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Bittersweet Symphony

With the Beach Boys, Brian Wilson built castles in the sand and sky, taking direct orders from God, Phil Spector and LSD. Years later, the edifices still stand as beacons of musical creativity. Wilson is still standing, too - giving genius lessons to legions of modern-day disciples.

By Jonathan Valania

This interview originally appeared in MAGNET, Aug/Sep 1999. The first few introductory paragraphs have been omitted. The interview is mainly notable to find out Brian's taste in soda.

MAGNET was granted a rare opportunity to visit the 57-year-old Wilson at his new home, tucked away in an exclusive gated community in Beverly Hills. (Shaquille O'Neil resides next door.) Wilson lives with his wife of four years, Melinda, and his two adoptive daughters, Daria and Delanie. Wilson is notoriously tough to draw out in interviews, and MAGNET was told that our conversation would be limited to thirty minutes. "At one point, he will get up and thank you, and the interview will be over," his publicist said on the way to Wilson's house. "It could be a half-hour. It could be ten minutes." During the interview, Wilson did get up and leave the room twice. But he came back, and the interview lasted the better part of an hour. The bulk of the conversation revovled around the period of Pet Sounds and Smile, the latter of which he seldom agrees to discuss. Wilson also agreed to listen to a tape MAGNET had prepared of Beach Boys songs that represent pivotal moments in his development as a composer and studio auter, including several tracks from Smile.

Though it all, Wilson was courteous and polite, and while it was difficult to engage him at length on most topics, there were several breakthrgouh moments in the conversation. The most compelling one occurred while "With Me Tonight," an achingly gorgeous number from the Smile sessions, played in the background. As the song caught Wilson's attention, he stopped in mid-sentence and closed his eyes nodding his head slightly, seemingly deep in reverie. When it was over, a crooked grin lit up his face as he said, "That brings back good memories."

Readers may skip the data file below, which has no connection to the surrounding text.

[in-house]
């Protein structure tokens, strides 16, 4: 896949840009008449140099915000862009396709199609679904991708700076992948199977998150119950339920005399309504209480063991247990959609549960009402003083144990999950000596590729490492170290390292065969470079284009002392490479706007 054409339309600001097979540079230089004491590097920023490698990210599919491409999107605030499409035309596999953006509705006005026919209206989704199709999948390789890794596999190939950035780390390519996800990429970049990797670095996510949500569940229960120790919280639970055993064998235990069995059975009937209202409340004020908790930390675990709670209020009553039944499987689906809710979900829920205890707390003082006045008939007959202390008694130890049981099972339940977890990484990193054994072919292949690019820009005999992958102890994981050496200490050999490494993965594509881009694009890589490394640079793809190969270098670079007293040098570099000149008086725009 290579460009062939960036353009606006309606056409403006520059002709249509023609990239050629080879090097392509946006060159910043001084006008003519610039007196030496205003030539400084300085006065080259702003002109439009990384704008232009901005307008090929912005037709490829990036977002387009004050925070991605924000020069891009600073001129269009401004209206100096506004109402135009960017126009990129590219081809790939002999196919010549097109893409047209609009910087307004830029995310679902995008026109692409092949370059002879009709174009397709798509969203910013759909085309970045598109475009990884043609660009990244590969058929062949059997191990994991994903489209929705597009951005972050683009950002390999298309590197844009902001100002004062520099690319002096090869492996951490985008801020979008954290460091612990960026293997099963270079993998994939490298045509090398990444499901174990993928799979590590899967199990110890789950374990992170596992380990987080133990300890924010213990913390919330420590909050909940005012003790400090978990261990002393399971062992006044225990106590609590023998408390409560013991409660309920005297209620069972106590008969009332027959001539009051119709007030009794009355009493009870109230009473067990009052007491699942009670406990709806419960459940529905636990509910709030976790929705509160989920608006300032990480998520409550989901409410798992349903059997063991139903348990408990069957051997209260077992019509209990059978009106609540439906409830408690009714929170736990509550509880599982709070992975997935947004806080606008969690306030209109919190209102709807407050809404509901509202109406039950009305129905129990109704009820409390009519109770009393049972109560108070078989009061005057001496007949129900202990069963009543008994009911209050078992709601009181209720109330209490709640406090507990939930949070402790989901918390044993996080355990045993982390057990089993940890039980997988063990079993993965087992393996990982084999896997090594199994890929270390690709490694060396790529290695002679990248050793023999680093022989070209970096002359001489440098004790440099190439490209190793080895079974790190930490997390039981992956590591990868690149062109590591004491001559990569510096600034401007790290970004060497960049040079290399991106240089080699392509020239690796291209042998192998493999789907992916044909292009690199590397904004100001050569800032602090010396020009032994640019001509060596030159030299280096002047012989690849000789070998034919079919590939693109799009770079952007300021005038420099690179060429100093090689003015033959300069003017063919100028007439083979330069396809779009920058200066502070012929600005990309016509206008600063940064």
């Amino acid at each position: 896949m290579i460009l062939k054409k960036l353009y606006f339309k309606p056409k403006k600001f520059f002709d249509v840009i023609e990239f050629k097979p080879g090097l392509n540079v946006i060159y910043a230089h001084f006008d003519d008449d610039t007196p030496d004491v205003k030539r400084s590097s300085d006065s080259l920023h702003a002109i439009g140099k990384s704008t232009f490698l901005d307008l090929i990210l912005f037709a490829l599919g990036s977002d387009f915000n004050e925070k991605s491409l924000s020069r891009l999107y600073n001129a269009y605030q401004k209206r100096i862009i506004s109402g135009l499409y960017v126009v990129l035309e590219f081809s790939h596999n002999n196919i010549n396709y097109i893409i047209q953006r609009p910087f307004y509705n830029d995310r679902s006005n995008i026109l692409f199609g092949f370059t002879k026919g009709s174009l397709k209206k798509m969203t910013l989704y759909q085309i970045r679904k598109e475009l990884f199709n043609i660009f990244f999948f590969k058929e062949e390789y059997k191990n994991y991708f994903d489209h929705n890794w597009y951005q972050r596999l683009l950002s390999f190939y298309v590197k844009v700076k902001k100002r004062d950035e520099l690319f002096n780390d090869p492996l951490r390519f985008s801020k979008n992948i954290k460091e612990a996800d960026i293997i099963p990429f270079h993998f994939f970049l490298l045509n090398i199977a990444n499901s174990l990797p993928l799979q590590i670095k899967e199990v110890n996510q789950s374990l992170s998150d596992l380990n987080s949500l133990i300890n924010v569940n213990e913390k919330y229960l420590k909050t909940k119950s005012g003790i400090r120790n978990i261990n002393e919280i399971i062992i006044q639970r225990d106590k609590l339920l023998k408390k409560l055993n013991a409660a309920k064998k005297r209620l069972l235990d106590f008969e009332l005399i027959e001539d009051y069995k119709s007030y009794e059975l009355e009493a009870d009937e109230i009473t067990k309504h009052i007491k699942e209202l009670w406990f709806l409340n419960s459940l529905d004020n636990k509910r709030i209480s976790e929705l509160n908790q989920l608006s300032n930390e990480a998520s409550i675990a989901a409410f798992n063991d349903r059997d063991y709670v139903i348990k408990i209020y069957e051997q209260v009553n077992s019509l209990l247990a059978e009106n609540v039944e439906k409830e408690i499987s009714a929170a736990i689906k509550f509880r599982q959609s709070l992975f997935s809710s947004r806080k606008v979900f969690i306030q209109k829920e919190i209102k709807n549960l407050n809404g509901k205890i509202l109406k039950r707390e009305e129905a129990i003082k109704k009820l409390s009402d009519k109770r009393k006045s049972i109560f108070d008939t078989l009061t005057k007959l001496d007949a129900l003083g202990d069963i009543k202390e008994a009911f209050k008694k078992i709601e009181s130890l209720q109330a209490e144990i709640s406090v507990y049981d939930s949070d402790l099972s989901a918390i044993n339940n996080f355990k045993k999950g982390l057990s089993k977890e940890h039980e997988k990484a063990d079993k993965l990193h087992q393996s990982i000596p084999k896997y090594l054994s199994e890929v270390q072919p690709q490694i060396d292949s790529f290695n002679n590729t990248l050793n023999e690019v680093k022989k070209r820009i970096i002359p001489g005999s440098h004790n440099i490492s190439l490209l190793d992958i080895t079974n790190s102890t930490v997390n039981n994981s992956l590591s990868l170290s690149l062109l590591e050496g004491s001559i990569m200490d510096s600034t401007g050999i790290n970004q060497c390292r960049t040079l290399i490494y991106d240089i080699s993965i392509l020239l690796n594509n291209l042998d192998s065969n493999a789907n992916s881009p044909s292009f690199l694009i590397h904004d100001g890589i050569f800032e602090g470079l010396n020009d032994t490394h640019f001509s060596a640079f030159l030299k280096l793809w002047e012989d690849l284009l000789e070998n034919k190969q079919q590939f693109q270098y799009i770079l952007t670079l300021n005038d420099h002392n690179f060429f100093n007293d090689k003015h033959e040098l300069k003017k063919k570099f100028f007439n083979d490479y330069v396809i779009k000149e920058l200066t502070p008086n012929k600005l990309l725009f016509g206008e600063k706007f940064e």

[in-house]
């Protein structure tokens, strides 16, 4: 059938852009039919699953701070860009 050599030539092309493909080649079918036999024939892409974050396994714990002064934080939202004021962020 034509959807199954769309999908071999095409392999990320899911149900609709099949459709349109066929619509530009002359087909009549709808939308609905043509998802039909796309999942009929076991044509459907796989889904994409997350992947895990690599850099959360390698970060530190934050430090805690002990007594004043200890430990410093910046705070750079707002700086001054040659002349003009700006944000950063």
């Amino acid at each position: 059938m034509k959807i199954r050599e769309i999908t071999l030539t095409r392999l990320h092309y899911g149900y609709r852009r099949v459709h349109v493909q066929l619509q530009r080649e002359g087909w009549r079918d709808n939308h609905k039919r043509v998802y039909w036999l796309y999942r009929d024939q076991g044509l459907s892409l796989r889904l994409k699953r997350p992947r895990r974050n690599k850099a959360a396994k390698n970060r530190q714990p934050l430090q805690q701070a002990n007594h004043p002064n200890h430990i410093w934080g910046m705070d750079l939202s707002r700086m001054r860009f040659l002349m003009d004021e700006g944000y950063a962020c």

MAGNET: Do you listen to music much these days?

Brian Wilson: Oh yeah. I listen to Phil Spector's records. I listen to Switched On Bach. I listen to Frankie Avalon's records. I like Frankie Avalon a lot. I really enjoy his music.

I just read that "You Still Believe In Me," from Pet Sounds, was recorded January 25, 1966, and across town the same day, the Byrds recorded "Eight Miles High."


A great day for pop music.

I'd say so.

I never quite understood "Hang On To Your Ego" to "I Know There's An Answer."

It was an inappropriate lyric.

How so?

I just thought that to say "Hang on to your ego" was an ego statement in and of itself, which I wasn't going for, so I changed it. I gave it a lot of thought.

So what was the answer you were looking for in "I Know There's An Answer"?

Your self. There is an answer for you.

It was a very spiritual period for you.

The most spiritual in my whole life.

You and Carl use to hold prayer sessions before you would start recording each day.

We prayed that we would bring into existence an album that would make people feel love.

I think it worked.

I know it did. In a big way!

Are you a religious man?

I believe in Phil Spector.

You once played piano during a Phil Spector session.

Yeah. He said I wasn't playing right and pulled me off the piano.

You played Hammond organ on your latest solo album (last year's Imagination).

No. Joe Thomas did.

Really? It says on the album credits that you played it.

Maybe I did. I can't remember. I wasn't having much fun at the time.

Well, you seem happy these days.

I am - much happier than I was a year ago. I had a rough year. I really did.

What do you mean?

Well, I just thought people were out to kill me. I had a fantasy in my head that people were out to murder me. I just couldn't deal with it. I just sort of flipped out.

Millions of people love you, Brian. I don't think anyone wants to hurt you. I think everyone wants to help you.

Yeah, I feel pretty good.

"Good Vibrations" turned a lot of people on to the theremin, which has become a much sought-after instrument. When did you first encounter the theremin?

When I was a kid. My dad had a friend that had one.